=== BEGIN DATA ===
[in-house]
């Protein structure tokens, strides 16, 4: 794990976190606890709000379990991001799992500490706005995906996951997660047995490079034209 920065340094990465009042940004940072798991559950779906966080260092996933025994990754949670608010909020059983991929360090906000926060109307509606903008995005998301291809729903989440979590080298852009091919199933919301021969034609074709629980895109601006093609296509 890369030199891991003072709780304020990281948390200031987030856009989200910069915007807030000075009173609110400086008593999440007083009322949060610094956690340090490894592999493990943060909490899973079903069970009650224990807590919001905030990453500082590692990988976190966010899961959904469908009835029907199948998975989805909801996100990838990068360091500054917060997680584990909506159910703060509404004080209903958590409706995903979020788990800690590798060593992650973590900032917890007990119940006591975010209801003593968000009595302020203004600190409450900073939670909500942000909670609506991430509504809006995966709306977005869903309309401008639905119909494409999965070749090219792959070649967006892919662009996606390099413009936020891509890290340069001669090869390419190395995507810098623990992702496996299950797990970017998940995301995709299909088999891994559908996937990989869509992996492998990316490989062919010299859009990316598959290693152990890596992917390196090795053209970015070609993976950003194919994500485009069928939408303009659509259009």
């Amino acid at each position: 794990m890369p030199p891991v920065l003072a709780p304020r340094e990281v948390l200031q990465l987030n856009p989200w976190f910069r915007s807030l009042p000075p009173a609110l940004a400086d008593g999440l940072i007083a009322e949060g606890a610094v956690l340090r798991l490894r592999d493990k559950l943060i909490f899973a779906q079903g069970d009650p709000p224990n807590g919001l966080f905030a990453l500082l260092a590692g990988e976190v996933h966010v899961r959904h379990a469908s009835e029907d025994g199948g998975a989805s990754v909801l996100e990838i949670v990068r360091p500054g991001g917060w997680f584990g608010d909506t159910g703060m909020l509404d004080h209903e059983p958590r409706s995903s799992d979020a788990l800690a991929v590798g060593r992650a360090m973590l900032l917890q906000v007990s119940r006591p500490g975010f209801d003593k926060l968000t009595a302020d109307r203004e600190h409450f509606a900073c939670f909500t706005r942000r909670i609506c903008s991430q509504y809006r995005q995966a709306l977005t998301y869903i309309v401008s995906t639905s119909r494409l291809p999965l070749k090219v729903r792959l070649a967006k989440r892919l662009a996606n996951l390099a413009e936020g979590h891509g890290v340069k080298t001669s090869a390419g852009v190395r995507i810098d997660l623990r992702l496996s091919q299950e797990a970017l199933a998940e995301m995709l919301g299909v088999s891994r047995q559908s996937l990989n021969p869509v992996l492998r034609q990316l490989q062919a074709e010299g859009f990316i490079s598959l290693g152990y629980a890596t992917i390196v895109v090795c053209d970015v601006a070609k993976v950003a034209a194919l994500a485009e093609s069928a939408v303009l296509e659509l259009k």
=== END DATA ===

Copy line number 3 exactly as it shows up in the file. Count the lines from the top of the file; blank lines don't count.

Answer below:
């Amino acid at each position: 794990m890369p030199p891991v920065l003072a709780p304020r340094e990281v948390l200031q990465l987030n856009p989200w976190f910069r915007s807030l009042p000075p009173a609110l940004a400086d008593g999440l940072i007083a009322e949060g606890a610094v956690l340090r798991l490894r592999d493990k559950l943060i909490f899973a779906q079903g069970d009650p709000p224990n807590g919001l966080f905030a990453l500082l260092a590692g990988e976190v996933h966010v899961r959904h379990a469908s009835e029907d025994g199948g998975a989805s990754v909801l996100e990838i949670v990068r360091p500054g991001g917060w997680f584990g608010d909506t159910g703060m909020l509404d004080h209903e059983p958590r409706s995903s799992d979020a788990l800690a991929v590798g060593r992650a360090m973590l900032l917890q906000v007990s119940r006591p500490g975010f209801d003593k926060l968000t009595a302020d109307r203004e600190h409450f509606a900073c939670f909500t706005r942000r909670i609506c903008s991430q509504y809006r995005q995966a709306l977005t998301y869903i309309v401008s995906t639905s119909r494409l291809p999965l070749k090219v729903r792959l070649a967006k989440r892919l662009a996606n996951l390099a413009e936020g979590h891509g890290v340069k080298t001669s090869a390419g852009v190395r995507i810098d997660l623990r992702l496996s091919q299950e797990a970017l199933a998940e995301m995709l919301g299909v088999s891994r047995q559908s996937l990989n021969p869509v992996l492998r034609q990316l490989q062919a074709e010299g859009f990316i490079s598959l290693g152990y629980a890596t992917i390196v895109v090795c053209d970015v601006a070609k993976v950003a034209a194919l994500a485009e093609s069928a939408v303009l296509e659509l259009k």